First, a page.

But what to do with the other rose bouquet? It wasn't completely faded and wilted. It still smelled nice, but it didn't look all that great. Plus, there's roses in my yard that need to be pruned. Usually, they'd head straight for the compost bin in my yard, but then I remembered something I saw in a book of children's crafts: homemade rose water.
). According to the book I referenced, Crafting Fun: 101 Things to Make and Do with Kids by Rae Grant (lovely book, I might add), she only said to use it as a homemade perfume. However, after some research on the Internet, there are tons of ways to use rose water (here's just one of the links I found). Who knew?
Since summer is officially here, I figured I would share this simple (and I mean simple) how-to for rose water. That way, you don't have to feel bad about deadheading your rosebushes. Plus, you can only dry so many roses. Might as well put your wilted bouquet to some practical use, right?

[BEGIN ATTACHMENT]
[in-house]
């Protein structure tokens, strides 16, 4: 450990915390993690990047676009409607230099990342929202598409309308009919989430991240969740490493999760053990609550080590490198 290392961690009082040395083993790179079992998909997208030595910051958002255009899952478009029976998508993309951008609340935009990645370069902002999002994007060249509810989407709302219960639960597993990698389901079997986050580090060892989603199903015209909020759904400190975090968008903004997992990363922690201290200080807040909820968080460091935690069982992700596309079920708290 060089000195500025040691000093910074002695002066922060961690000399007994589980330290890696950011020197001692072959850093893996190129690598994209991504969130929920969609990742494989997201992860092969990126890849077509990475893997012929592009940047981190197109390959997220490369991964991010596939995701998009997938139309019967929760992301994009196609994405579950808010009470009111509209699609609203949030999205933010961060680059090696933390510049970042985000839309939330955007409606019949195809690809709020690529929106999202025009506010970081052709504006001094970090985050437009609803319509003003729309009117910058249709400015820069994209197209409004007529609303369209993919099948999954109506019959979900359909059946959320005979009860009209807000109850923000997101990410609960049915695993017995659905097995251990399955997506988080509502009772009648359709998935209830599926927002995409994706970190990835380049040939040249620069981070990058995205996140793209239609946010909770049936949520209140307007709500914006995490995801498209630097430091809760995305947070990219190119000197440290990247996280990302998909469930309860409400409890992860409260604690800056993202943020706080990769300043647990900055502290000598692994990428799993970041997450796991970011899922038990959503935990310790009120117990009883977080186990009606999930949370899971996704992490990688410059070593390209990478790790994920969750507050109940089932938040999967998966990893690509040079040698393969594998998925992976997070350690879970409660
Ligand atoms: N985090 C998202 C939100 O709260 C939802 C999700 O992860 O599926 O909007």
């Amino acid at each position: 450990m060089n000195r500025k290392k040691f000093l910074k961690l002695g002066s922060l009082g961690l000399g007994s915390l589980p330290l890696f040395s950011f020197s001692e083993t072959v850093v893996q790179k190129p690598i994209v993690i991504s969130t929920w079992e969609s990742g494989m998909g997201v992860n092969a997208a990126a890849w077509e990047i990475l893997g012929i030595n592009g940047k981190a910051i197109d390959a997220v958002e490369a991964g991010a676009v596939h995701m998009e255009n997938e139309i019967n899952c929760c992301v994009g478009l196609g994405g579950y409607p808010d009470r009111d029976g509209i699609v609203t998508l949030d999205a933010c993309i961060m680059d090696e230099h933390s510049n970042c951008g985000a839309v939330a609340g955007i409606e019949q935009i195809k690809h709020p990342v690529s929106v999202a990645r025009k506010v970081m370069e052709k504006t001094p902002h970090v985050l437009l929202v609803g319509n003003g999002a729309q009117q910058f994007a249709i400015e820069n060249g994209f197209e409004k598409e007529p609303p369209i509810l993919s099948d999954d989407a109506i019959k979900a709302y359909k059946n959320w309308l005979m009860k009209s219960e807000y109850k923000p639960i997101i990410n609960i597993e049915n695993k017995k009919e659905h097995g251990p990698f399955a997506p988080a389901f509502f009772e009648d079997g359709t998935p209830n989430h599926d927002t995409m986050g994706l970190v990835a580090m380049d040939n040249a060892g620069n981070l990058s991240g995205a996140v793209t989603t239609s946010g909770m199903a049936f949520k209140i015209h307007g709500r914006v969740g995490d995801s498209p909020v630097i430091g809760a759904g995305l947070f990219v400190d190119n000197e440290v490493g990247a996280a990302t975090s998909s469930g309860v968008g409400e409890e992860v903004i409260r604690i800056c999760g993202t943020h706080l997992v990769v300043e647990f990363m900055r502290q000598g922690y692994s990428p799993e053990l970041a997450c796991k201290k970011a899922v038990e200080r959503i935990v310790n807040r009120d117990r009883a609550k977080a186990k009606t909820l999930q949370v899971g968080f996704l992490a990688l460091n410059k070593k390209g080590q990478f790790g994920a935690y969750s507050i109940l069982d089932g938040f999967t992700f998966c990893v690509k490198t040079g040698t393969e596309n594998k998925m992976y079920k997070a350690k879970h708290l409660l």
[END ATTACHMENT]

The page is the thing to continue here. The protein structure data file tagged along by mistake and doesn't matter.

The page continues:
(adapted from Crafting Fun by Rae Grant)
First, you'll need to get about a cup of rose petals. The nice thing about using my homegrown roses is that I don't treat them with any pesticides. That may or may not be a big deal to you, but I thought I'd mention it. Anyway, you want to use petals from roses that are fragrant. There really are some that aren't. Go figure.
You can either throw out the petals or, if you're feeling a little on the crafty side, you could make rose petal beads (the craft on the adjacent page to the rose water recipe).